Thursday, May 6, 2010

Interview with a Vampire by Anne Rice

I first heard of Anne Rice's work a long time ago, from a friend who loved her books, but I wasn't really ready to read them then. Since I've more recently started reading quite a few books about the fae and vampires, I've been thinking that it's time to start reading Anne Rices books, after all she's known as the Queen of the Vampire writers.

"Interview with a Vampire" was Anne Rice's first novel, and it is also the first in series "The Vampire Chronicles." Have you ever wondered what the transformation from a man or a woman to a vampire is like? What do they feel physically? Emotionally? What changes? What's it like trying to adjust to your new life and immortality?

In this book we receive answers to all of those questions, and more, as a young boy interviews a vampire and we follow that vampires life from his initial transformation on. One of the things that we learn is that, while the actual transformation process is pretty standard, the initial reaction to the change can be very different depending on how well the "creator" guides fledgling vampire. Louis (the main character) reflects often about things he would have done differently as he relates the tale of his own change. Different ways he would have guided his fledgling self.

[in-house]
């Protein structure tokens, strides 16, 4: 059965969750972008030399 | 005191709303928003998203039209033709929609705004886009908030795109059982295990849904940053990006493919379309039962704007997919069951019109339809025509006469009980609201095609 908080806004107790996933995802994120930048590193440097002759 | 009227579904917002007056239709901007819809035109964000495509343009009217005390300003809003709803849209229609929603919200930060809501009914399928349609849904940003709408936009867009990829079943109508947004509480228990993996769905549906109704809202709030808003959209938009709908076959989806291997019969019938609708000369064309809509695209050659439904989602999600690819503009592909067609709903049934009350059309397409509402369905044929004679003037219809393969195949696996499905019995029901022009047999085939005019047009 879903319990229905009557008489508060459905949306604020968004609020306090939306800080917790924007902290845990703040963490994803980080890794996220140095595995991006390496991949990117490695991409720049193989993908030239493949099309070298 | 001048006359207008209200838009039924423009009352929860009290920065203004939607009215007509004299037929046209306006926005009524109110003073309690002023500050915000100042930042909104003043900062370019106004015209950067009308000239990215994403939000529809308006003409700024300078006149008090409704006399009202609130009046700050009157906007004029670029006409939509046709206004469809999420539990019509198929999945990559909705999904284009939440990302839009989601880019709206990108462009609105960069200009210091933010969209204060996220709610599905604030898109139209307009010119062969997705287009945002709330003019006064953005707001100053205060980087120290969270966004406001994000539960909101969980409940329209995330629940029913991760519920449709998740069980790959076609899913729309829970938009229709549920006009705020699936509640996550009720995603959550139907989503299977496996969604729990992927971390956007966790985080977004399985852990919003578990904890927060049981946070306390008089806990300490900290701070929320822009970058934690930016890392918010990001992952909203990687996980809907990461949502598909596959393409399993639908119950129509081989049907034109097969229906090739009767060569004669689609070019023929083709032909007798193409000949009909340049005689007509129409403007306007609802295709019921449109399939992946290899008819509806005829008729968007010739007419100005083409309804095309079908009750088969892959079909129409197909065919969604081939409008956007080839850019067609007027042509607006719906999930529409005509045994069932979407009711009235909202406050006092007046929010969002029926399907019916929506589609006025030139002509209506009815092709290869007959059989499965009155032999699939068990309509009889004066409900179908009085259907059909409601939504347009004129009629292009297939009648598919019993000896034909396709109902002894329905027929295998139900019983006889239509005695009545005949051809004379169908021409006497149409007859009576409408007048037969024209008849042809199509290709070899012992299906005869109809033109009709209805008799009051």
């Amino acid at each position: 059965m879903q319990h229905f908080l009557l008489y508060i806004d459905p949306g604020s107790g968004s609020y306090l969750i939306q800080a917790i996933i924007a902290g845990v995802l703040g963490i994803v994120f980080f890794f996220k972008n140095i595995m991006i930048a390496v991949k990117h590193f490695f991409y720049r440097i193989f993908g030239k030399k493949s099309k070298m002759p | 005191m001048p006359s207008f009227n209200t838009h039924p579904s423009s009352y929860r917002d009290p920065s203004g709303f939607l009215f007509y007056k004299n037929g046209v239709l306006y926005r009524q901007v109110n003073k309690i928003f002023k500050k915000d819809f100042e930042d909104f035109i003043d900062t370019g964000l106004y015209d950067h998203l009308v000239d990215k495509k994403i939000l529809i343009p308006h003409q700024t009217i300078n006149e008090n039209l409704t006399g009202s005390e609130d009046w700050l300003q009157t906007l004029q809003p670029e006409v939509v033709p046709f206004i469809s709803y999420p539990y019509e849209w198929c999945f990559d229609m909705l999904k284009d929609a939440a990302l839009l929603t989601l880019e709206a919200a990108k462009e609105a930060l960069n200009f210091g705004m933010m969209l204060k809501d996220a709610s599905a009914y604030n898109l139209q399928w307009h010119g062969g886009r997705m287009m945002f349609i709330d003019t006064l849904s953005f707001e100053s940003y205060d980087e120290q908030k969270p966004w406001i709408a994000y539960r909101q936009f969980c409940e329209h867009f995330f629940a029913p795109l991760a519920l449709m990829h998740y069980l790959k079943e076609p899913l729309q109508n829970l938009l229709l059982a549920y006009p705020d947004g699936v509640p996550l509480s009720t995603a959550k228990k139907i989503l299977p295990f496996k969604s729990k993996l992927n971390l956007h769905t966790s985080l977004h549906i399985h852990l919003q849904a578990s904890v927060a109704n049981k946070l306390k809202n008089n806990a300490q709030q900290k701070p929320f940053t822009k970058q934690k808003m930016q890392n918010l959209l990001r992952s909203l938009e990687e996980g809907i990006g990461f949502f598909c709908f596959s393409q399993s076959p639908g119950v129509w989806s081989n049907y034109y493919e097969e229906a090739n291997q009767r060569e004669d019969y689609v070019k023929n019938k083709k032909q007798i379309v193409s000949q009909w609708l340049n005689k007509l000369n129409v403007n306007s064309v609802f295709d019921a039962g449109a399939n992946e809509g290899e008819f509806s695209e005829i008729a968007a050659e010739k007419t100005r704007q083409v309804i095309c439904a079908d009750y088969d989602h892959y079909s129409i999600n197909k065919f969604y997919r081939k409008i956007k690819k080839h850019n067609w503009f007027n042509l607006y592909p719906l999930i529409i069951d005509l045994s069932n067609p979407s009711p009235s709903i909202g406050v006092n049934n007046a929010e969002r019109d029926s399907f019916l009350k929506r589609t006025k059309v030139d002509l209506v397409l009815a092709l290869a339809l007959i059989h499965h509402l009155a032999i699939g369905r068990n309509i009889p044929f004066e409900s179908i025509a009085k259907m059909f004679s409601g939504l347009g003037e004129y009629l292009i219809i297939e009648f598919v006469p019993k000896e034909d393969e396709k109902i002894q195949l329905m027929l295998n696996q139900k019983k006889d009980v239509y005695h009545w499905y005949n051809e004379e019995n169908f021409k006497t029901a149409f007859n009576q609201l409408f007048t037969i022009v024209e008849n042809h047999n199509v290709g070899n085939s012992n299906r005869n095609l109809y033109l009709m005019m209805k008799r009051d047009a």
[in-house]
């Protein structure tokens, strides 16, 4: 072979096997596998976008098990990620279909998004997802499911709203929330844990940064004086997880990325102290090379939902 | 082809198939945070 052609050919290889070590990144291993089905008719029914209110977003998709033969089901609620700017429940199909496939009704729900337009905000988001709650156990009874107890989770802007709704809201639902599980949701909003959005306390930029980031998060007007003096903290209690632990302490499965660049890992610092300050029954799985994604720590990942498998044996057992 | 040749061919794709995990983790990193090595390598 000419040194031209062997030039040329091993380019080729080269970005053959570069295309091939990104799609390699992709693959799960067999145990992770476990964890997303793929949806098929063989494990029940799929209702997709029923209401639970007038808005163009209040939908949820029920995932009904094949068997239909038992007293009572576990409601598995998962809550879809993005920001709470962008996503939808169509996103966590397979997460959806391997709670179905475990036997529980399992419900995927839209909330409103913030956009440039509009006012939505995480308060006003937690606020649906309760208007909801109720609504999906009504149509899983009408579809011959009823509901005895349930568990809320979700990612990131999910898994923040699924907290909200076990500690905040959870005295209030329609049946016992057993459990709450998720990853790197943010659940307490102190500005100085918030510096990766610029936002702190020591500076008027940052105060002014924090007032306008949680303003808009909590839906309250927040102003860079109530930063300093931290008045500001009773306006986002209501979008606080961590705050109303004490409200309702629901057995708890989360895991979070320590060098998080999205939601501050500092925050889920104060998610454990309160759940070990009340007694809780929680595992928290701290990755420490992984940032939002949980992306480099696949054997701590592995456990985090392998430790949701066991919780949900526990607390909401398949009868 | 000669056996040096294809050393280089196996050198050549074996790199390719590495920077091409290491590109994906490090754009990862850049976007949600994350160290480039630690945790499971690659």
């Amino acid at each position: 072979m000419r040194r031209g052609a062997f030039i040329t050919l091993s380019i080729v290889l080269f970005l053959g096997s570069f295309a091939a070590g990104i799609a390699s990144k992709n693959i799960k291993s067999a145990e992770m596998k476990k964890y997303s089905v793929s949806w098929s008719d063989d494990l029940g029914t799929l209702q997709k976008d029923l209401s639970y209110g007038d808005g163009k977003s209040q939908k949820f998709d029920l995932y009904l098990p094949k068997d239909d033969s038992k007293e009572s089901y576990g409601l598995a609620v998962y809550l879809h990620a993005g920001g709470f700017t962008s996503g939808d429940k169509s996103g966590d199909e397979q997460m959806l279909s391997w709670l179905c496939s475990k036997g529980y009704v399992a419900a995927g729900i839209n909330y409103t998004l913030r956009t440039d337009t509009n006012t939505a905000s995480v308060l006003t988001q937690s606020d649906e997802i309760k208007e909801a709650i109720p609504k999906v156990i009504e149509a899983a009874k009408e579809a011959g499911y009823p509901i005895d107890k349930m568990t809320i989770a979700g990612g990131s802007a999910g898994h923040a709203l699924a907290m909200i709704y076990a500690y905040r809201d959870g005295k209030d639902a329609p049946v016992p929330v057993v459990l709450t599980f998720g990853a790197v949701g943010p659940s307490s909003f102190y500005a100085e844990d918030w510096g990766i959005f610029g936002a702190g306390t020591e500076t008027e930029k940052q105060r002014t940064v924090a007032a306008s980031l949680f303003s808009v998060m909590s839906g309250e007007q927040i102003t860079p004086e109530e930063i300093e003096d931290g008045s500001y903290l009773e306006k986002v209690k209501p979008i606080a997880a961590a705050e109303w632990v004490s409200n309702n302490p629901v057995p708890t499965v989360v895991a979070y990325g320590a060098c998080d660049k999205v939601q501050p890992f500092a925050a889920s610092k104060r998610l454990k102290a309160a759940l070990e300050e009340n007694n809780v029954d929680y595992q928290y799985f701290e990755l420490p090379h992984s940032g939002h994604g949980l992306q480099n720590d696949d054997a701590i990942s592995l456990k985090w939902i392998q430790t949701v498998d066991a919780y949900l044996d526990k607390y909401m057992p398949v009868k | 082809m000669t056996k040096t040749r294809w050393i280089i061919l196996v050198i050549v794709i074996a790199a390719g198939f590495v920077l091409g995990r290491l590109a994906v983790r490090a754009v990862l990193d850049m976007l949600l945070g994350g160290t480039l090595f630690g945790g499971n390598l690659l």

Many things change when you become a vampire, but there are some things that remain the same. You still retain your memories (although you may interpret them differently), your knowledge, and (if no one realizes your dead) your property. In many cases, vampires discover themselves having some of the same interests and inclinations that they had before the change.

Louis struggled with many internal questions after his change. In many ways it was made harder because Lestat, his master, and he would not have been compatible personalities in life, and are even less so in death. Because of this, Lestat not only wouldn't know how to usher Louis through his struggles, he doesn't have any desire to. His only aim with Louis is to keep him subjugated, and to use him for his money and property.

Eventually their little group grows, and a young girl becomes a part of their vampire family. Now we are faced with a whole new set of questions. Vampires never age physically, they are forever stuck at the age they were transformed, so what happens when a vampire is transformed as a child? As a woman's consciousness develops in a child's body?

One of the things I really appreciated about "Interview with a Vampire" is that not only do you have a story that keeps you captivated, Anne Rice thinks through all the different angles, and feeds you the information almost before you have a chance to wonder. So many authors focus too much on the plot and don't fill in any of the details, or spend too much time on the details and the story never moves. Anne Rice has found a wonderful balance between these two pressures.

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